For centuries, the Jewish people lived under the rule of empire: Assyrian, Babylonian, Persian and then Greek rule. The book of Daniel was written during the period of Greek domination, under the particularly harsh rule of Antiochus IV (175-164 BCE) who forbade Jewish religious practice. He erected an altar to Zeus in the temple! This is “the abomination that desolates” in verse 11.
The book of Daniel is a cry of hope and an affirmation of faith in God in the face of oppression and suffering. The style of the book is apocalyptic, like the book of Revelation (written during persecution under the Roman empire). Apocalyptic literature describes the end of time imaginatively, affirming the ultimate victory of God and those who are faithful. It imaginatively describes the future, but arises from great crisis and suffering in the present. It gives hope to the faithful to persist in the present.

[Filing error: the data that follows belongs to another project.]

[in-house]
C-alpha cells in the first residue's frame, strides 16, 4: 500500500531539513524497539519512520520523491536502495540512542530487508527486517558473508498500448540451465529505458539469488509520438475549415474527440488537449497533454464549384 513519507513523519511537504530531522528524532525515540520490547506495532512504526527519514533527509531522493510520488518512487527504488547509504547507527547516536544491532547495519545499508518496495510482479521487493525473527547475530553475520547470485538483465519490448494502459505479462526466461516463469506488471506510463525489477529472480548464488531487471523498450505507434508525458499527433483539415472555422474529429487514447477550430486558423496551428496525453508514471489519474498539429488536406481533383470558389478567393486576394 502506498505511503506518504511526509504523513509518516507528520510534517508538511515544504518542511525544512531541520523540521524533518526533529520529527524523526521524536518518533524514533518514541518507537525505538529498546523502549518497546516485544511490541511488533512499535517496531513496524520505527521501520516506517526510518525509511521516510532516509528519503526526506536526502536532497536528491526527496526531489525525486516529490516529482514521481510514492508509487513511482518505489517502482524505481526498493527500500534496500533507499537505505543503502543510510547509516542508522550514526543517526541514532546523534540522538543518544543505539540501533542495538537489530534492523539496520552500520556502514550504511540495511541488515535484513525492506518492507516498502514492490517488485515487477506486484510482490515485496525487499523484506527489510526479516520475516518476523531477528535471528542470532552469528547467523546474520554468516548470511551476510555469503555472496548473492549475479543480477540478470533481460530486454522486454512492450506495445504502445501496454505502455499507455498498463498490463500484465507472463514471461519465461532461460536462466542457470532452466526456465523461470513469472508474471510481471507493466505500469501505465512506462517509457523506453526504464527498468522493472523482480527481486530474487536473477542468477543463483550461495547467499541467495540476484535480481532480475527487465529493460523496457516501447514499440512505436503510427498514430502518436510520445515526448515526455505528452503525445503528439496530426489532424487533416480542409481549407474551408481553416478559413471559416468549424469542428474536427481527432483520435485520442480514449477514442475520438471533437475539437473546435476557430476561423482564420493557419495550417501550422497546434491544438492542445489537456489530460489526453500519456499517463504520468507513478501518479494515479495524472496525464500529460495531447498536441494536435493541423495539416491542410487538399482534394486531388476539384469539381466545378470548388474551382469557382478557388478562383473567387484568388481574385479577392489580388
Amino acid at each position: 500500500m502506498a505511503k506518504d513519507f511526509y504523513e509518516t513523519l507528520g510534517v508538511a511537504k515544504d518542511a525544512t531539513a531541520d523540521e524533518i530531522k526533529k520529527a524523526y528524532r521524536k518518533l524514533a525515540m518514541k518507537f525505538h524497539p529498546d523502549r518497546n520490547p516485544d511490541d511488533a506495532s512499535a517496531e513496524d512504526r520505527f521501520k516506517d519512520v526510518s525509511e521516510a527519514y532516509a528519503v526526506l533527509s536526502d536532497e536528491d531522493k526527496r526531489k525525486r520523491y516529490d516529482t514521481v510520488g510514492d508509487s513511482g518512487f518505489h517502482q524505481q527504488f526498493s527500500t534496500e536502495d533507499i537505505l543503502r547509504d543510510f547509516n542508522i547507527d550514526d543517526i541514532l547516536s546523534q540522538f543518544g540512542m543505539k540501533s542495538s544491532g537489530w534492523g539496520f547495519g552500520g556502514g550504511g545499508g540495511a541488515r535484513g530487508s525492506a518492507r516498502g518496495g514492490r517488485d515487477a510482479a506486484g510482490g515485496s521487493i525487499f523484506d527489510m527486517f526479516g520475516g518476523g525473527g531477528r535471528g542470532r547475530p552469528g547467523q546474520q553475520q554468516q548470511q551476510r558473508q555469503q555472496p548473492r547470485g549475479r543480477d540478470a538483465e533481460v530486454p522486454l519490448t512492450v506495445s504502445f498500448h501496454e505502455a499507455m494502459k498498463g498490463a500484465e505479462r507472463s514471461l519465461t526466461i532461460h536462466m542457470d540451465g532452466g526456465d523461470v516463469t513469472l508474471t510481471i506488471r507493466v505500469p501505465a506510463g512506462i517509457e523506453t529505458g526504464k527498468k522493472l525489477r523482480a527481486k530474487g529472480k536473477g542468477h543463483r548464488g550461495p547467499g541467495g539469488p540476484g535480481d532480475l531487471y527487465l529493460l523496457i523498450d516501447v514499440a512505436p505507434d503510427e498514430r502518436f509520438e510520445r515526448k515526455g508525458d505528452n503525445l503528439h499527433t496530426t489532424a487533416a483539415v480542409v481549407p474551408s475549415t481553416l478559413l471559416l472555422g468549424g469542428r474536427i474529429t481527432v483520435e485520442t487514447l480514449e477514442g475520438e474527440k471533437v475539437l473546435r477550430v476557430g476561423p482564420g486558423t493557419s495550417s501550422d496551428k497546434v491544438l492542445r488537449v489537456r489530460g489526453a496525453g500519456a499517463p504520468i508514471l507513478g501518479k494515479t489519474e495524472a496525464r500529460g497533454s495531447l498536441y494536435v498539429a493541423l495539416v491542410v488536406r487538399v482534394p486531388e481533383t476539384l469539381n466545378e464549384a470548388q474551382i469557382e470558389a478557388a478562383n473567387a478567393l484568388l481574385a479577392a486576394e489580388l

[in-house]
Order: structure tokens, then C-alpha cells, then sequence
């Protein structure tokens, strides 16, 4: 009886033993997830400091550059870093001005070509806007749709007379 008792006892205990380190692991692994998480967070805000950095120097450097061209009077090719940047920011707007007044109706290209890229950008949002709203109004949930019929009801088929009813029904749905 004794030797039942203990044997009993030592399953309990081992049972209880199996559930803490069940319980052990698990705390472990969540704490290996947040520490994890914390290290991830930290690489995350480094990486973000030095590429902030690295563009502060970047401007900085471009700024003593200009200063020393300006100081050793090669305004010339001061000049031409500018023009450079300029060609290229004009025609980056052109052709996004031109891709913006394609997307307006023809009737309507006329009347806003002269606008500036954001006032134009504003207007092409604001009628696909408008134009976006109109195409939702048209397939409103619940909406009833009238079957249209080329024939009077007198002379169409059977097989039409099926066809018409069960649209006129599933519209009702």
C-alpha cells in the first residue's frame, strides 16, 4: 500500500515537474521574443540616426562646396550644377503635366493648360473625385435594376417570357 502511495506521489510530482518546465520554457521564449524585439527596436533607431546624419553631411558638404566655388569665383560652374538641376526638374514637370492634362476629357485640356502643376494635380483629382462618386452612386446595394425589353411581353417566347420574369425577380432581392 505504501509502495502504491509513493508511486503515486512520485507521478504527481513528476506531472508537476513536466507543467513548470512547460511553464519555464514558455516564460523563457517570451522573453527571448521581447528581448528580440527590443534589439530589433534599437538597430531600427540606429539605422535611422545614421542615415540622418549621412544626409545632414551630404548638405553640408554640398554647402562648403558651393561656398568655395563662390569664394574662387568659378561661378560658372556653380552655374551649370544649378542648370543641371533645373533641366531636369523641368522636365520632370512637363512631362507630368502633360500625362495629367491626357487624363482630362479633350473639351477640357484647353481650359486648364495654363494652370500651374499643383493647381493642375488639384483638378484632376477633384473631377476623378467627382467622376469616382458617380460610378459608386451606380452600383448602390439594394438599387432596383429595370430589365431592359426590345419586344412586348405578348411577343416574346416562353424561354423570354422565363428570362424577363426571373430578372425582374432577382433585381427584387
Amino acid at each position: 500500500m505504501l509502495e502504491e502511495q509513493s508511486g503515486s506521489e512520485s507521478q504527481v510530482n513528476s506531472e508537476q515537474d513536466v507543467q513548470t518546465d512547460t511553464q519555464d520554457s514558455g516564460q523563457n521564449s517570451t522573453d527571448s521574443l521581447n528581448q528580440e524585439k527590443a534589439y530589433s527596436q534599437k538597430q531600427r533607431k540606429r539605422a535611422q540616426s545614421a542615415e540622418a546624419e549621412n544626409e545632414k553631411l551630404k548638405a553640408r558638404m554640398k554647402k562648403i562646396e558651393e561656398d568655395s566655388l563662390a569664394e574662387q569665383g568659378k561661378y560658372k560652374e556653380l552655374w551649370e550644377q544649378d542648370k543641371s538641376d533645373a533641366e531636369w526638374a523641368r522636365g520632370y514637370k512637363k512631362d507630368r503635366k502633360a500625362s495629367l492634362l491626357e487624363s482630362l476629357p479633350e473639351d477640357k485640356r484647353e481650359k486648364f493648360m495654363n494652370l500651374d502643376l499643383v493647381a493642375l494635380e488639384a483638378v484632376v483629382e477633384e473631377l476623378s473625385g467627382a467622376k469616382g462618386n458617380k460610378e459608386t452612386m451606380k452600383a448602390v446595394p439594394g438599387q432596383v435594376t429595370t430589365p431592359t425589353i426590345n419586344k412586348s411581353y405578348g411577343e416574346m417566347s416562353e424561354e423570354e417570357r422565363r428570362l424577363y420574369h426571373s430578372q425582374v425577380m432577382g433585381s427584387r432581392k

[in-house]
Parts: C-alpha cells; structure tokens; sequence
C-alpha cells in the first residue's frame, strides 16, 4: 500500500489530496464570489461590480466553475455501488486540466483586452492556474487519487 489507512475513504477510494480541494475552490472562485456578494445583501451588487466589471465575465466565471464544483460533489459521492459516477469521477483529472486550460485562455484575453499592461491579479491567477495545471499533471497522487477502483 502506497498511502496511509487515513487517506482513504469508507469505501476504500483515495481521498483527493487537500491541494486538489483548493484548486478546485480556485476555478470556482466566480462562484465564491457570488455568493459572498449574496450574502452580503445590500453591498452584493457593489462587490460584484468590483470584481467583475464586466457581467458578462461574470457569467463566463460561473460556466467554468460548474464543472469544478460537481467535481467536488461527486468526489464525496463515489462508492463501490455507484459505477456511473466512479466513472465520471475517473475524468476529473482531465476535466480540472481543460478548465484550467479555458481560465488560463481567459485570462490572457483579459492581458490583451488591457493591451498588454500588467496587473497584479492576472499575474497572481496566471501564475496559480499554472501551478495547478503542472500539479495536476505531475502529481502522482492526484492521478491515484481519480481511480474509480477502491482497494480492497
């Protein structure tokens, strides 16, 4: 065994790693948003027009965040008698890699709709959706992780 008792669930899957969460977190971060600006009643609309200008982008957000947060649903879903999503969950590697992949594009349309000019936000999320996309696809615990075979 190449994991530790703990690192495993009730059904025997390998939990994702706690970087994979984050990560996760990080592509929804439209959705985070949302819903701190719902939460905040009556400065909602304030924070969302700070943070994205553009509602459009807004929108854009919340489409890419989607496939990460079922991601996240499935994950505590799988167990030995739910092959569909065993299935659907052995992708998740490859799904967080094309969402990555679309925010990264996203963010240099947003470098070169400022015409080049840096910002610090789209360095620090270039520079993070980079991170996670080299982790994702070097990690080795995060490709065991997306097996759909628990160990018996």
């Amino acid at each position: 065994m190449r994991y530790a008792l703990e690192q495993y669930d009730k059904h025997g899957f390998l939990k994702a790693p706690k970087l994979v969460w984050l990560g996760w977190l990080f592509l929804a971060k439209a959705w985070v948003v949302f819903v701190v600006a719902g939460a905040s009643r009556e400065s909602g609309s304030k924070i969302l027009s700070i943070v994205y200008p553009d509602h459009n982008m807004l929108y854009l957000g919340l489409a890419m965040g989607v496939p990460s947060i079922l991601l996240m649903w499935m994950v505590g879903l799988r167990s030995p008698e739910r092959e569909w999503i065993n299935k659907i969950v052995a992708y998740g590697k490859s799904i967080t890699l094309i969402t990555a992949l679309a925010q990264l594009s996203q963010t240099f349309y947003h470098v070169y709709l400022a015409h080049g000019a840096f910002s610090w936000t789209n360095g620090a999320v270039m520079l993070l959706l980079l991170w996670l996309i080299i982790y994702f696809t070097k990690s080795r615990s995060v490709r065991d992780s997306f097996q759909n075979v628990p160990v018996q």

Truly apocalyptic faith does not seek to escape this world, but to persist in it, faithfully and justly with one another. Dr. Martin Luther King, Jr., in his historic “I’ve been to the mountaintop” and “I have a dream” speeches exemplified, in his struggle for racial justice, the transformative power of prophetic and apocalyptic faith.
God of past, present and future, be our source of hope and endurance. Amen. — TDW